I-270, MD-95, and I-495 (shown above) travel through dense residential and commercial areas, and their widening will likely require relocating homes and businesses. Image: ©2018 Google

The project also would cost Marylanders money – for new tolls, but also likely from state funds. The plan envisions that I-495 and I-270 would be built through a public-private partnership (PPP), under which a private company or companies would build the highways and then collect tolls for access to new express lanes, in a contract lasting a to-be-determined number of years. The MD-295 lane additions would be toll roads built by the Maryland Transportation Authority (MDTA).

Governor Larry Hogan has promoted the potential PPPs as a good deal for taxpayers, saying “[i]t won’t cost us tax dollars.” Yet this is misleading. The state’s own documents confirm that federal funds and loans will be sought for the project. And similar projects around the country have typically not been able to raise enough toll revenue to cover their costs. For example, tolls have not come close to covering the construction costs of additional lanes built for I-95 north of Baltimore.

One response to the project’s Request for Information notes that “toll revenues may not be sufficient to cover the entire costs of the Project,” and suggests that “MDOT might consider a ‘hybrid’ toll revenue and availability payment approach, or may choose to supplement toll revenue by contributing some amount of public subsidy as milestone or completion payments during/at the end of construction.” (For more on how PPP projects can affect state finances, see page X.)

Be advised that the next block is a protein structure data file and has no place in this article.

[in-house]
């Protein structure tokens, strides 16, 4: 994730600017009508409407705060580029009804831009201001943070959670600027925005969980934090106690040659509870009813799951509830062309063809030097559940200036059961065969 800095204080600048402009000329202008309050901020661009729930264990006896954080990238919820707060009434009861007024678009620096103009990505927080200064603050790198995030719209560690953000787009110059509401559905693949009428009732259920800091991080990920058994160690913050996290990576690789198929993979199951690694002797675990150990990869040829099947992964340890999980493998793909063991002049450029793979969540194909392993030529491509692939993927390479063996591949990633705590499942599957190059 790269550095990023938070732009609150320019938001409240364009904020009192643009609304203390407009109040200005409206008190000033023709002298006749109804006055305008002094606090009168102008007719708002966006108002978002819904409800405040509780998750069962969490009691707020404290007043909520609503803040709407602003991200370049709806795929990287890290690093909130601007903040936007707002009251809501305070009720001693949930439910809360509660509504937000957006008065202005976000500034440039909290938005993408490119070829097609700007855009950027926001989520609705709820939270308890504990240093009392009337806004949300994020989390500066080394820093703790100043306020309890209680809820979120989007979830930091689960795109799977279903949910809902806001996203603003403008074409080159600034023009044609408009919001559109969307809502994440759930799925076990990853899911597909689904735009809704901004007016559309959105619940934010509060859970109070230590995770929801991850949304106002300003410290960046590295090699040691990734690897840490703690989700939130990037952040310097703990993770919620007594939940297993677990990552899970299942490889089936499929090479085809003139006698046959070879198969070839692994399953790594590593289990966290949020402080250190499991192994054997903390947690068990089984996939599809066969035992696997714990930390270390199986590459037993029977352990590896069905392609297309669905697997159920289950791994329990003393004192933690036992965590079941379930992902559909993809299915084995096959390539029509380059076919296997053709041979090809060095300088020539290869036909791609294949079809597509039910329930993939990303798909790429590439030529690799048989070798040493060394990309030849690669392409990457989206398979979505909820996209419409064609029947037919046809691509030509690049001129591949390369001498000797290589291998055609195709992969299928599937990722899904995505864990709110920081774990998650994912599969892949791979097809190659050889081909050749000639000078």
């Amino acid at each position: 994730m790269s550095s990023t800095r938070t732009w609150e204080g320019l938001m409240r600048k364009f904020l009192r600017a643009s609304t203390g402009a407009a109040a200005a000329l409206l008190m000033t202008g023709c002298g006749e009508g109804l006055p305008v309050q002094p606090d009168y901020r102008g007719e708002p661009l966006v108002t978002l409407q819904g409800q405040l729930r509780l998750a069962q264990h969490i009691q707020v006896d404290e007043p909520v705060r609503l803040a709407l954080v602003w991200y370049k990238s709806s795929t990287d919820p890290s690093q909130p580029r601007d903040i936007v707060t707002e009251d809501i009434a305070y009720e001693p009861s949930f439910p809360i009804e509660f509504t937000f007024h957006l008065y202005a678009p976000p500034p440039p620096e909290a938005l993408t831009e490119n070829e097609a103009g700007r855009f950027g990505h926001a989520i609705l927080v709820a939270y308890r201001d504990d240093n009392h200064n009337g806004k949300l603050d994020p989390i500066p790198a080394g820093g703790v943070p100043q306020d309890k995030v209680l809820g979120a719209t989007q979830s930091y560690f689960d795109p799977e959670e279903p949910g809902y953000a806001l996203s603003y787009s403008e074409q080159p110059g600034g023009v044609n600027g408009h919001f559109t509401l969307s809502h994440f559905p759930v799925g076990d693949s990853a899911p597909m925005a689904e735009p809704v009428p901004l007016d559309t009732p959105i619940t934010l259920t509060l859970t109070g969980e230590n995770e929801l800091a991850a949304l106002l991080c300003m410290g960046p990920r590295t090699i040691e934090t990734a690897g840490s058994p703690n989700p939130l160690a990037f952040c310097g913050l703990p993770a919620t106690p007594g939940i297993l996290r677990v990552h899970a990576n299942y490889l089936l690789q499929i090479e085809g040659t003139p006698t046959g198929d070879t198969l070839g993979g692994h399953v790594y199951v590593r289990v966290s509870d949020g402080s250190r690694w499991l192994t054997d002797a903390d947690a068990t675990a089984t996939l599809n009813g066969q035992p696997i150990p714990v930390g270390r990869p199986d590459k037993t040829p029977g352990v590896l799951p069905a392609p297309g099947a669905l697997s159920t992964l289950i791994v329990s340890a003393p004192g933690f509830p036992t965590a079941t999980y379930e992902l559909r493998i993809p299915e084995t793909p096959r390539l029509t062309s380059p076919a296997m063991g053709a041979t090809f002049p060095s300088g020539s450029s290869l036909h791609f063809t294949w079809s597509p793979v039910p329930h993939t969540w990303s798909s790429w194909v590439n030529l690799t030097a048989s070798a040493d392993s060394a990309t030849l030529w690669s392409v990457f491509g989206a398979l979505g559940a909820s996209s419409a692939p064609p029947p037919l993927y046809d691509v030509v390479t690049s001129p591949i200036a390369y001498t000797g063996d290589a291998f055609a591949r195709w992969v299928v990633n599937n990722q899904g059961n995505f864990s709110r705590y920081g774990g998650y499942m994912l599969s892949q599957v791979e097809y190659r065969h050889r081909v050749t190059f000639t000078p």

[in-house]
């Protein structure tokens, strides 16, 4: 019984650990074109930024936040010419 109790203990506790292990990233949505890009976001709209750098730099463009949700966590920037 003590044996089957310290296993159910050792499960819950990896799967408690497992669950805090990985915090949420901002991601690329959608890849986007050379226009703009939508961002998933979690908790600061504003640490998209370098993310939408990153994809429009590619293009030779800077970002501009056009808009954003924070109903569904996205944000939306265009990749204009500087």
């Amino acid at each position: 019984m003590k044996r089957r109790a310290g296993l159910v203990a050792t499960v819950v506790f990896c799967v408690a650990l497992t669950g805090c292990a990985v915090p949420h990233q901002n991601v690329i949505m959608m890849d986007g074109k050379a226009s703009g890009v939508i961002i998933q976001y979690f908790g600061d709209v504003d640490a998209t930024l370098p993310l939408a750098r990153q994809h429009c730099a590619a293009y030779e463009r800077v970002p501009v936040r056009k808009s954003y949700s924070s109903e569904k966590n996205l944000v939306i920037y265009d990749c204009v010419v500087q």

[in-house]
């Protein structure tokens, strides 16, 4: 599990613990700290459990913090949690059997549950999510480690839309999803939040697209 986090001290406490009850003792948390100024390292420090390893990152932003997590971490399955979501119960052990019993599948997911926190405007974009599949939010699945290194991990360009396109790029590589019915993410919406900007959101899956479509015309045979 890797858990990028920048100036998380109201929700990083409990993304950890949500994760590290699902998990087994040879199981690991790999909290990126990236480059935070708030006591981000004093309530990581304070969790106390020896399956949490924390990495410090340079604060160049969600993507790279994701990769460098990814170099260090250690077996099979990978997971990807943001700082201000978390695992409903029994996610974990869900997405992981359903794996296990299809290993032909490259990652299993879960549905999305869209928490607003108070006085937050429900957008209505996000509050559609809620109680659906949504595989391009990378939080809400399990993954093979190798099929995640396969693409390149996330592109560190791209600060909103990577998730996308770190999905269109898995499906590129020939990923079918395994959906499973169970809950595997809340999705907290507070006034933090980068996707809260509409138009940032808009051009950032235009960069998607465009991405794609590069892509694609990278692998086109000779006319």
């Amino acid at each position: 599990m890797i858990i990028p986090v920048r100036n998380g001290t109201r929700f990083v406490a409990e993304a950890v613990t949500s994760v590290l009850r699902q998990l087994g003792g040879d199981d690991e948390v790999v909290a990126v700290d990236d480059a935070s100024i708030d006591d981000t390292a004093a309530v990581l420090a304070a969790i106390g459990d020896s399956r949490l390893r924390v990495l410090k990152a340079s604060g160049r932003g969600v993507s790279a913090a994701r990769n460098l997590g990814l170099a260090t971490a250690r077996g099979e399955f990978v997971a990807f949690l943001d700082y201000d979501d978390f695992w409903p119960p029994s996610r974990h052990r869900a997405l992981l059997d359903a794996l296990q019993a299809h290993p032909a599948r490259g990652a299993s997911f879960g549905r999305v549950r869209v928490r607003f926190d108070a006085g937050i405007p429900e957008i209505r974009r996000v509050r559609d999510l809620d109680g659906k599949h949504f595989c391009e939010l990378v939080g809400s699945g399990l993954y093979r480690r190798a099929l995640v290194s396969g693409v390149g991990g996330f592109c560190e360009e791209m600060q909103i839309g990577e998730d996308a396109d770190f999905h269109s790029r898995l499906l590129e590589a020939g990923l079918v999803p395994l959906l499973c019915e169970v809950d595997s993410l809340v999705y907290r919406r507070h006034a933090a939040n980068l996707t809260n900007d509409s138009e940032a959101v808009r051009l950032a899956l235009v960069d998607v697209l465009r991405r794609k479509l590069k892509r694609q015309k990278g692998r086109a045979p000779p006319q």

Governor Hogan has also demonstrated his willingness to reduce tolls, regardless of the cost to the state, as when he reduced tolls at roads and bridges across Maryland in 2016. Future politicians may do the same, and the result may be the need for state payments to support the new highways.

Any new debt created by the project would add to Maryland’s already quickly-growing highway debt. At the end of 2015, Maryland owed $5.2 billion in state highway bonds, 5 times more than it did at the end of 2000, not adjusted for inflation. And in 2014, the state spent $492 million servicing highway debt, three times as much as it did in 2000.

New costs to Marylanders for building highways will make it more difficult to pay for other pressing transportation needs, including:

  • Fixing and improving the Baltimore Metro.
  • Funding the MARC commuter rail, which has had to rely on stopgap funding measures to remain in service.
  • Building more and better urban transit. This includes the proposed Red Line light rail extension, which would have connected Baltimore neighborhoods, improving transportation options in the city while helping Maryland residents live in the city and avoiding sprawl. In 2015, Governor Hogan cancelled the extension.
  • Repairing roads and bridges. More than half of Maryland roads are in poor or mediocre condition, and 27 percent of bridges are structurally deficient or functionally obsolete.